Biologically inspired robots – it’s only natural


Atlas_robotImagine a robot that is able to negotiate its own way through any landscape, over any terrain. You may have conjured a mental image of the Terminator, or perhaps those lumbering colossal walkers in the Empire Strikes Back.  Long revered in sci-fi classics, autonomously mobile robots pose a real design challenge for engineers.

If you were to design such a robot, what kind of locomotion would it have?  How would it know what obstacles lay ahead, and how to deal with them?  What would it do if it began to tip over?  If you are considering how you would address these problems, it might occur to you that suitable models for your robot already exist.

The U.S. military posed this challenge to the mechatronics development company, Boston Dynamics.  In contrast to their deadly screen image, all-terrain robots are intended to substitute for people to do heavy or dangerous work.  For instance, they can scout hostile territory for mines or bombs.  In civilian life, they can be sent into a burning building to rescue an injured or unconscious victim.

Engineers at Boston Dynamics sought solutions to the problems of designing autonomously mobile robots from nature.  After all, structures that propel animals across variable terrain have been around for hundreds of millions of years.  They’re called, “legs”.  Networks of sensory and nerve cells enable animals to detect changes in their environment, orientate their body, and manoeuvre around obstacles.  By extracting their design principles from nature, the engineers developed a range of robots that imitate the locomotive behaviour of animals.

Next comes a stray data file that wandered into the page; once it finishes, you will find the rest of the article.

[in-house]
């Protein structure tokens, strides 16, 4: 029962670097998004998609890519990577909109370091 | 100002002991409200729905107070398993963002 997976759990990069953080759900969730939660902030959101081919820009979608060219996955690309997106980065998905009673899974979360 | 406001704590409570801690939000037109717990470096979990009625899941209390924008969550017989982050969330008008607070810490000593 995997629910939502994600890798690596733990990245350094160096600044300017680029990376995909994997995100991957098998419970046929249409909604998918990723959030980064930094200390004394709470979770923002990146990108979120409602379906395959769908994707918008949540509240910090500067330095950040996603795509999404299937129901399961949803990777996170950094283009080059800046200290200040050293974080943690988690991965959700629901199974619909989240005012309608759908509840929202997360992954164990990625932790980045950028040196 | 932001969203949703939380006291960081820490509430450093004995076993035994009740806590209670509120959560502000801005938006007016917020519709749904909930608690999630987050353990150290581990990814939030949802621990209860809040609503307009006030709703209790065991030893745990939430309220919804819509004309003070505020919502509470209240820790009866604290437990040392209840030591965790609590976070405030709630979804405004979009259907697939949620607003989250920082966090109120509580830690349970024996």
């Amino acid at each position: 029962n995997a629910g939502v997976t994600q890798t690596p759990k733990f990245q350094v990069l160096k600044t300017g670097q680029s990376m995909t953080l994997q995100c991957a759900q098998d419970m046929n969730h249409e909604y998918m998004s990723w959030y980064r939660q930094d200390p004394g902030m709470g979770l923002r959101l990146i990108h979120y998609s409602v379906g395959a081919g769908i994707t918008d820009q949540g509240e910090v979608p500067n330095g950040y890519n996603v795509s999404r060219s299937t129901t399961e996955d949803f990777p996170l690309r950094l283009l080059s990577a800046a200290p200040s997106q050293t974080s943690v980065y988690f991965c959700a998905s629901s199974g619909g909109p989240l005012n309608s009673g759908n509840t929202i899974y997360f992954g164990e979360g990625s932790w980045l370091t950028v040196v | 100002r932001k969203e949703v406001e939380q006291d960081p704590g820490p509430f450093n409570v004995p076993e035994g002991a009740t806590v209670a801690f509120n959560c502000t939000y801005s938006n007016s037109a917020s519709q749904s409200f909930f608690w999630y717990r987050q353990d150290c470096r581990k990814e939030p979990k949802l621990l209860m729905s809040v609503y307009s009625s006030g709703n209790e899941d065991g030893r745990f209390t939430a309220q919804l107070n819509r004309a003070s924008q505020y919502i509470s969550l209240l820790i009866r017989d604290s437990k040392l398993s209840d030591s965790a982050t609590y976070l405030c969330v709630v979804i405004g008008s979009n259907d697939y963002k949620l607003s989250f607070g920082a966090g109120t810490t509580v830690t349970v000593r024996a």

One instructive example is the 73-kg mechanical dog nicknamed, “Spot” (Szondy 2015).  Spot is capable of ambling through a wooded forest, up and down hills, over grass or on rubble.  It’s equally adept at trotting over flat ground and climbing up and down stairs.  Spot is equipped with a stereoscopic vision system to perceive the size, shape, and relative position of objects in the environment.  Spot also has sensors that detect the position of its joints, the forces acting on them, and for ground contact.  An on-board computer processes all the sensory input through algorithms that direct the positions of the robot’s legs as it moves.

The most evocative of Spot’s abilities is to recover its footing after being knocked over (click here to watch).  It’s hard not to react with dismay at watching Spot being kicked by a technician, stumble, then regain its foothold.  It’s as though witnessing an act of cruelty to a living animal.  How does Spot achieve this lifelike feat?  It is equipped with a gyroscope, a kind of rapidly spinning wheel that resists tilting.  In addition to stabilizing the robot, the gyroscope provides a reference that aids in the robot’s ability to keep balance.

The principle of designing materials, structures, or systems modelled on biological entities and processes is referred to as biomimicry.  In practice, engineers develop prototypes to test particular design solutions.  They will keep and refine the ideas that work and discard the ones that don’t.  Of course, nature has been doing this for hundreds of millions of years.  The features of the best adapted organisms are passed on over countless generations.  Organisms with the features that don’t work so well are weeded out of the population.  At first blush, nothing would seem as far removed from living things as mechanical and electrical engineering.  Boston Dynamics have demonstrated, however, how these fields can draw inspiration from nature.



Boston Dynamics YouTube (2015), Introducing Spot, 28th November 2015;

David Szondy (11th February, 2015), Boston Dynamics introduces smaller, more kickable robot, Gizmag,